The California Senate Transportation and Housing Committee’s hearing this week, “Autonomous Vehicles: Opportunities and Challenges,” was meant to be an opportunity to field questions and concerns representing both public and private interests about putting self-driving cars on the road. Instead, the Senate committee’s investment in protecting corporate interests ultimately outweighed senators’ concern for the public.
Jean Shiomoto, head of the California Department of Motor Vehicles, stressed the importance of “striking a balance” between promoting innovation and ensuring public safety. Senators, however, were dismissive of Shiomoto’s concern for safety and repeatedly questioned California’s (arguably already weak) safety regulations.
Senator Bob Wieckowski (D-Fremont) contended, “We’re supposed to be the leaders…it looks as if other states are taking the lead with our technology.” Like the majority of those present at the hearing, Wieckowski was concerned that states such as Arizona, which lack California’s more rigorous policy infrastructure, better incentivized robot car manufacturing companies to test and rapidly deploy robot cars. Arizona’s hands-off policy, Wieckowski and others implied, made it more likely for the state to become a natural home for robot cars, thus giving Arizona better access to a larger slice of the economic pie.
What the politicians and stakeholders present at the hearing failed to consider, however, is the heavy price we would pay if we were to adopt de-regulatory policies those present at the hearing advocated.
Consumer Watchdog has been pushing the DMV to acquire data from robot car manufacturing companies in order for more public transparency and accountability. Heeding this advice, the DMV released “disengagement reports” from twenty robot car manufacturers, currently the only publicly available data about the state of robot car technology. The DMV currently requires the 50 companies registered to test on California public roads to report all car crashes, claim $5 million in financial responsibility, and requires that a human test driver be present in an autonomous vehicle at all times. Arizona and other states have no such regulations in place.
The information in the latest disengagement reports proved to be alarming: in the best-case scenario, self-driving cars cannot travel more than 5,596 miles without requiring a human test driver to take over the wheel. In most cases, the vehicles cannot travel more than a few hundred miles without needing human intervention. Despite the disturbing information these reports revealed only a few weeks ago, neither members of the Senate nor robot car manufacturing companies seemed to have concerns about putting these cars on the road.
In fact, new regulations, which Shiomoto said will take effect on April 1, will allow robot cars to drive on public roads without a human driver present, despite the information revealed in the disengagement reports. What’s more is that the California DMV only requires robot car manufacturers to release disengagement reports during the testing phase. No regulations are currently in place mandating public release of post-testing phase vehicle performance data to the public.
Despite the de-regulatory policies the DMV is already slated to implement in 2018, the Senate Committee pushed Jean Shiomoto and Bernard Soriano, CIO of the DMV, to defend their concern for public safety.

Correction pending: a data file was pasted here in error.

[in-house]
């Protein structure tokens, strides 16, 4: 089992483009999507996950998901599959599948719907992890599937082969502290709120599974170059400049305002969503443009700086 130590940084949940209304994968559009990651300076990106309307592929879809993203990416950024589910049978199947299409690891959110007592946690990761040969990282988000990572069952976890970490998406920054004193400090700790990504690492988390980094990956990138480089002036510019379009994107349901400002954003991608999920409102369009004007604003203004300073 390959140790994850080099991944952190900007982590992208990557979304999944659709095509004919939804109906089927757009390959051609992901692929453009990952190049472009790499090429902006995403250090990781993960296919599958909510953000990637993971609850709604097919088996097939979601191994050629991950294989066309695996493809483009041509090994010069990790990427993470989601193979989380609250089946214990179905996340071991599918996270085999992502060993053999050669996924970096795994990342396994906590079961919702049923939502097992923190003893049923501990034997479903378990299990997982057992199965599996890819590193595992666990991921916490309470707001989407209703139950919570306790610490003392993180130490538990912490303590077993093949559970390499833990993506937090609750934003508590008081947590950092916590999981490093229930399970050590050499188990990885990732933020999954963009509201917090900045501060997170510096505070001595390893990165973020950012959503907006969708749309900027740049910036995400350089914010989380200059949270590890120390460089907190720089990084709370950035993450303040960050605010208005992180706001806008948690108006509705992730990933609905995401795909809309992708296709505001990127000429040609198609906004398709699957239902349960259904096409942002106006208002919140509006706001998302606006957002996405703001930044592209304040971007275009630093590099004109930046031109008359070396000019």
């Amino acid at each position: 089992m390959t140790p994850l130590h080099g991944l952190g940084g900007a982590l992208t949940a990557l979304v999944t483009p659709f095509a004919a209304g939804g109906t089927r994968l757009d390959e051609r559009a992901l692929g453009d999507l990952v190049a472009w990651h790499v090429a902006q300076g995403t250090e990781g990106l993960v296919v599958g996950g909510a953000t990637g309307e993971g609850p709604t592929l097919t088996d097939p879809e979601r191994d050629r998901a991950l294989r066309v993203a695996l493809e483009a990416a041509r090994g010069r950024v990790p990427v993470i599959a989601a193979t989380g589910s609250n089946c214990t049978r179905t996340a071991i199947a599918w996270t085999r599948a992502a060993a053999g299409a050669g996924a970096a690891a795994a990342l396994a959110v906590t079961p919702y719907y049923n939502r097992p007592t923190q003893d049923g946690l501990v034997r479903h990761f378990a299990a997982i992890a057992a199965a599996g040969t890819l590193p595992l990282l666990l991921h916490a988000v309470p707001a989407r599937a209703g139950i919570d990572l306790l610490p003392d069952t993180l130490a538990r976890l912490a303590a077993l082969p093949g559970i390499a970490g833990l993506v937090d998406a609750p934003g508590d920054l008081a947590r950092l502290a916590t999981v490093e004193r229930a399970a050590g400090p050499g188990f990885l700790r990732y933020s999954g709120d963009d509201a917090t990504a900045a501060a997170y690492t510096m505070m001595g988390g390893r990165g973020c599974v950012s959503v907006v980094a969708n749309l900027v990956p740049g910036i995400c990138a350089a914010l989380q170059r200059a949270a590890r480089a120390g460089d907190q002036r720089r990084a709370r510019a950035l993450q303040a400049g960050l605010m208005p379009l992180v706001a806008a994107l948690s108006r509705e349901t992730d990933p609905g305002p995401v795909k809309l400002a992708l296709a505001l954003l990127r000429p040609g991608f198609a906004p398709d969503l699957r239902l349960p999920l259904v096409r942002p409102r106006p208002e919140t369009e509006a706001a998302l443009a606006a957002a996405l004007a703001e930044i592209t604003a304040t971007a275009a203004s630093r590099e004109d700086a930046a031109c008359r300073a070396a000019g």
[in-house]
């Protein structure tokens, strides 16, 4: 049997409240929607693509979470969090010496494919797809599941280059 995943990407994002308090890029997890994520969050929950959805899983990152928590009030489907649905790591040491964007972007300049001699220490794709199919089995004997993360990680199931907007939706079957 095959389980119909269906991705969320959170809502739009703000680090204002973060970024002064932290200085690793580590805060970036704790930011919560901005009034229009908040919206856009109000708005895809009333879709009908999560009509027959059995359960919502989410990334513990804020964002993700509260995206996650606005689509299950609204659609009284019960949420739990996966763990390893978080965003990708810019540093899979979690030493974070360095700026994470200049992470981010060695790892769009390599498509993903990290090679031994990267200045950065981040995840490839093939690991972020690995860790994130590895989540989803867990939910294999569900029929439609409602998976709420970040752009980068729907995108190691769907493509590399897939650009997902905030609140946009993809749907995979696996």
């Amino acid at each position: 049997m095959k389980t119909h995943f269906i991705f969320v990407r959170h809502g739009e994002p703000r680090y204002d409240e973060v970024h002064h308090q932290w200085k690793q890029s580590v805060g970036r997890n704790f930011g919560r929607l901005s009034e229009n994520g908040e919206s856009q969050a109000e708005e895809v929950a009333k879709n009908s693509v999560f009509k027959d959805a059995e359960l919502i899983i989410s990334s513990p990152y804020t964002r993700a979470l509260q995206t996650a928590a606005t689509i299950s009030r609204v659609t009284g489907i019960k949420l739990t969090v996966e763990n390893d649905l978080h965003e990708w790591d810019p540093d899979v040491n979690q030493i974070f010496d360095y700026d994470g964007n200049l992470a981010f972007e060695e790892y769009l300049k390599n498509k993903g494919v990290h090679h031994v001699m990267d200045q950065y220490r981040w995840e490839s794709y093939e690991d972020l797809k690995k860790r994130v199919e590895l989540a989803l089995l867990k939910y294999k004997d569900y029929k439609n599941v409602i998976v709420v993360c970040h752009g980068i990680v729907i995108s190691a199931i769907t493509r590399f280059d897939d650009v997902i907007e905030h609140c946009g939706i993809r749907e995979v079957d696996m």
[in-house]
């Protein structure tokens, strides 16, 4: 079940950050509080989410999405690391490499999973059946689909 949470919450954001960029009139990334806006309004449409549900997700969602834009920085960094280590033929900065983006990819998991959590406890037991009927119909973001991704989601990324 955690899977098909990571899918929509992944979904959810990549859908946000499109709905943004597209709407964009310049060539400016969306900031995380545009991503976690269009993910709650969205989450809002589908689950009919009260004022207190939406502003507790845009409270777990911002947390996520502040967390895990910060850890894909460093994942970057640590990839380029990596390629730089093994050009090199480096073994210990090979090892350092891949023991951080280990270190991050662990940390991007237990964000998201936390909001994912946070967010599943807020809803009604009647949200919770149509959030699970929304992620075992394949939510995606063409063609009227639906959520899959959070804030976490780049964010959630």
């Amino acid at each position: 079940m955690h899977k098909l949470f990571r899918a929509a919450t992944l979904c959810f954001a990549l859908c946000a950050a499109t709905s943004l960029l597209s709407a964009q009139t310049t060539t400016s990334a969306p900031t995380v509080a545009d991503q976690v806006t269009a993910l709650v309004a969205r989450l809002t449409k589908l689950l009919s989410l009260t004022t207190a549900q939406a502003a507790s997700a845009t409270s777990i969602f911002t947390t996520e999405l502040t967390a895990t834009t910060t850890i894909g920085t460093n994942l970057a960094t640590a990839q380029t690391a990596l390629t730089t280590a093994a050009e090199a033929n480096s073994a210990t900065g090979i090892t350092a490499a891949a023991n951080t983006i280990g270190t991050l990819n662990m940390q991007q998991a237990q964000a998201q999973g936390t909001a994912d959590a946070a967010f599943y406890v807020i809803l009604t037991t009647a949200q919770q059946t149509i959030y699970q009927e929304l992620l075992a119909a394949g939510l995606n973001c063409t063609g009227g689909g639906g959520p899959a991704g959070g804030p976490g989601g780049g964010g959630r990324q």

Soriano ultimately turned to defending his position on the basis of statutory limitations. “We have to ensure public safety; that is in our statute…that statutory limitation does not exist in the other two states,” he said.
In contrast, Waymo’s Ron Medford faced little resistance from the Committee, despite making dubious claims about the potential safety robot cars promise. “NHTSA estimates that 94% of car crashes are because of human error,” he said. Robot cars have the potential to “eliminate human error” entirely, according to Medford.
Medford’s logic, which members of the Committee failed to question, is based on the presumption that every car on the road is a robot car. Unless the U.S. government plans to nationalize robot cars and give one to every single person in the U.S., illegalize all other vehicles, and prohibit walking and bicycling on public roads, robot cars will necessarily exist in a world among human error.
The disengagement reports revealed that one of the main problems with robot cars is their inability to predict human behavior. Even if the robot cars were to reach the highest level of perfection (which they are nowhere near, despite what clever marketing might have you believe!), robot cars will co-exist in a world with other humans, who will continue to act in unpredictable, non-robotic ways. Put simply: the robot car world will not be perfect, despite what the technocrats may have you believe.
But what, then, should be our path forward?
Rosemary Shahan from Consumers for Auto Safety, a panelist at the hearing, had a clear answer: “we want to see autonomous vehicles succeed…[but currently] there is a lack of federal legislation, lack of federal regulatory framework, lack of federal protection, and actual exemptions from FMVSS that have been on the books for a long time.”
Shahan’s criticism of what she calls, the Trump Administration’s “de-regulatory binge,” serves equally well as a warning to the California Senate that seems inclined to adopt a more de-regulatory stance akin to that of the federal government. The California DMV must require the highest level of public transparency and accountability from robot car manufacturers, and advocate for the public good, despite the opposing pressure it faces from private stakeholders and now apparently the California Senate Transportation Committee as well.